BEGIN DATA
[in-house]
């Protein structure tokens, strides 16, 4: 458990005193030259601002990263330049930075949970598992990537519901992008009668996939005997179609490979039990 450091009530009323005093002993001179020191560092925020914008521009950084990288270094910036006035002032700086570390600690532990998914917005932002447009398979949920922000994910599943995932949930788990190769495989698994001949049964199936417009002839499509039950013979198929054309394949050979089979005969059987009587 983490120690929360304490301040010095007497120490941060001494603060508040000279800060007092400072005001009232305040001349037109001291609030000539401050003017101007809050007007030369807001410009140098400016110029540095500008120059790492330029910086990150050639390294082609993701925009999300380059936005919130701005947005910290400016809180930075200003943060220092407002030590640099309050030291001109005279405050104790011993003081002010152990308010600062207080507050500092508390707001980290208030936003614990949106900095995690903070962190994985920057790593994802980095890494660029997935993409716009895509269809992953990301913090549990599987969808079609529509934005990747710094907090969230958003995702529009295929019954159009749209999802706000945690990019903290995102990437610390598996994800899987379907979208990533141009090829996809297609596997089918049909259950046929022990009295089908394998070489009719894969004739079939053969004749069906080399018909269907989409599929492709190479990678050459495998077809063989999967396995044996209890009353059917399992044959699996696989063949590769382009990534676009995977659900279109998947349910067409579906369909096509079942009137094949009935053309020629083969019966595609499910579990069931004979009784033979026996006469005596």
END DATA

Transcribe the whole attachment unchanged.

[in-house]
């Protein structure tokens, strides 16, 4: 458990005193030259601002990263330049930075949970598992990537519901992008009668996939005997179609490979039990 450091009530009323005093002993001179020191560092925020914008521009950084990288270094910036006035002032700086570390600690532990998914917005932002447009398979949920922000994910599943995932949930788990190769495989698994001949049964199936417009002839499509039950013979198929054309394949050979089979005969059987009587 983490120690929360304490301040010095007497120490941060001494603060508040000279800060007092400072005001009232305040001349037109001291609030000539401050003017101007809050007007030369807001410009140098400016110029540095500008120059790492330029910086990150050639390294082609993701925009999300380059936005919130701005947005910290400016809180930075200003943060220092407002030590640099309050030291001109005279405050104790011993003081002010152990308010600062207080507050500092508390707001980290208030936003614990949106900095995690903070962190994985920057790593994802980095890494660029997935993409716009895509269809992953990301913090549990599987969808079609529509934005990747710094907090969230958003995702529009295929019954159009749209999802706000945690990019903290995102990437610390598996994800899987379907979208990533141009090829996809297609596997089918049909259950046929022990009295089908394998070489009719894969004739079939053969004749069906080399018909269907989409599929492709190479990678050459495998077809063989999967396995044996209890009353059917399992044959699996696989063949590769382009990534676009995977659900279109998947349910067409579906369909096509079942009137094949009935053309020629083969019966595609499910579990069931004979009784033979026996006469005596």